Sir Anthony McCoy leads the tributes to the 'great' Stan Mellor
An attitude to fitness that was arguably ahead of its time helped Stan Mellor enjoy a stellar career in the saddle, one that became a benchmark for other riders to match, two of his many admirers remembered on Saturday.
Mellor died at the age of 83 on Friday night after a long illness. He had been in hospital for two weeks, but returned home a few days prior to his death.
A superb jump jockey – the first to ride 1,000 winners – he was crowned champion three times.
His big-race victories included the Champion Chase on Sandy Abbot in 1963, while two King George VI Chases were captured on Frenchman's Cove in 1964 and five years later thanks to Titus Oates.
Legendary 20-time champion jockey Sir Anthony McCoy paid tribute, saying: "Stan set the benchmark for a lot of us. He was the first jump jockey to ride 1,000 winners and was a history maker. He was a neighbour of mine and lived down the end of my road [near Lambourn] when he finished training.
"He was a great man who set the standard and that benchmark for jockeys to ride 1,000 winners over jumps."
Titus Oates was trained by Gordon Richards, whose son Nicky took over the licence at their base in Cumbria in 1997.
He said: "Stan wasn't the biggest of riders for a National Hunt jockey. He used to wear a waistcoat with lead in it under his colours, but he was a very fit and capable jockey.
"He won the King George on Titus and he wasn't an easy ride – he was a bit of a tearaway – but Stan got a fine tune out of him, and he was an absolute gentleman, who got on great with my parents. Any time you saw him, he'd never walk past you, he was a lovely man."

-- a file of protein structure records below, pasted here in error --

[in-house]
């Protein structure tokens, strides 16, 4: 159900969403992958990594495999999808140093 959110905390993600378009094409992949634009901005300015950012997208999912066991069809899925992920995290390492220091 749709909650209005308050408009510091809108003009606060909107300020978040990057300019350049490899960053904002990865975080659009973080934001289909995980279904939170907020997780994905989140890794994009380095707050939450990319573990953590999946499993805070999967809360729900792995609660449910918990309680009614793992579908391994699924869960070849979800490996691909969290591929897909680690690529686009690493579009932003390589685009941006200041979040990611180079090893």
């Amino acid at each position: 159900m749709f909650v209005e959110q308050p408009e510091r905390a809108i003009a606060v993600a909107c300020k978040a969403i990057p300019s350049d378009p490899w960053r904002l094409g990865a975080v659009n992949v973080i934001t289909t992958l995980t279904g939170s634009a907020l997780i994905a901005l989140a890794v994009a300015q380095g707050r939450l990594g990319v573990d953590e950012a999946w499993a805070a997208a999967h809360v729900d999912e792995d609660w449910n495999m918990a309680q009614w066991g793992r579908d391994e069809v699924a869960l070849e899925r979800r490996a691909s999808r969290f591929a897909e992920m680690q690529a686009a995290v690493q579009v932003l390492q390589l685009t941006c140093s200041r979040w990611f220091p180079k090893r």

Sad news regarding Stan Mellor. I used adore a picture he sent my Grandad of Stan soaring the last and Michael snr stood by it, watching on, having fallen there the circuit before. He’d written ‘The finest view in Europe’ on it. First man to ride 1000 winners and a gentleman. RIP— Tom Scudamore (@tommyscu) August 1, 2020
Richards, who recalled being beaten in an amateur Flat race at Beverley by Mellor's wife Elain, added: "He was a top-class jockey, one of the best around, it's as simple as that. As I say, he was smaller than the average jockey, but his fitness was an advantage and he was a bit of a fitness fanatic.
"He had a very good career, as being the first to ride 1,000 winners shows. He was a leader of his time. He wouldn't have ridden Titus if Father hadn't been a big fan."
Mellor's finest hour probably came when Stalbridge Colonist denied the immortal Arkle and acclaimed Irish champion Pat Taaffe in the 1966 Hennessy Gold Cup, in receipt of a huge 35lb weight allowance.
Taaffe's son Tom, who trains in County Kildare, said: "Mr Mellor was always spoken of very highly in our house when I was growing up. Obviously Stalbridge Colonist in the Hennessy was a well-known event and memory."
Taaffe, who saddled Kicking King to win the Cheltenham Gold Cup in 2005 and to a brace of King Georges, added: "There was plenty of respect and admiration for him from Dad.
"The amazing thing, which people sometimes forget in racing, is that jockeys and trainers can be great friends, but when the white flag goes up it's every man for themselves and they'll fight like dogs. That's what would have happened back then when they were riding, but they would have been able to have a drink and have no issues after."
Mellor was described as the brightest jockey of his era by Brough Scott, who said in a tribute on ITV's coverage of Glorious Goodwood on Saturday: "He was an upright, doll-like figure wrapped deep around his horse and his speciality was to switch positions and attack the last fence with fantastic timing.
"No-one has ever done this better or more famously than the day he beat Arkle on Stalbridge Colonist."
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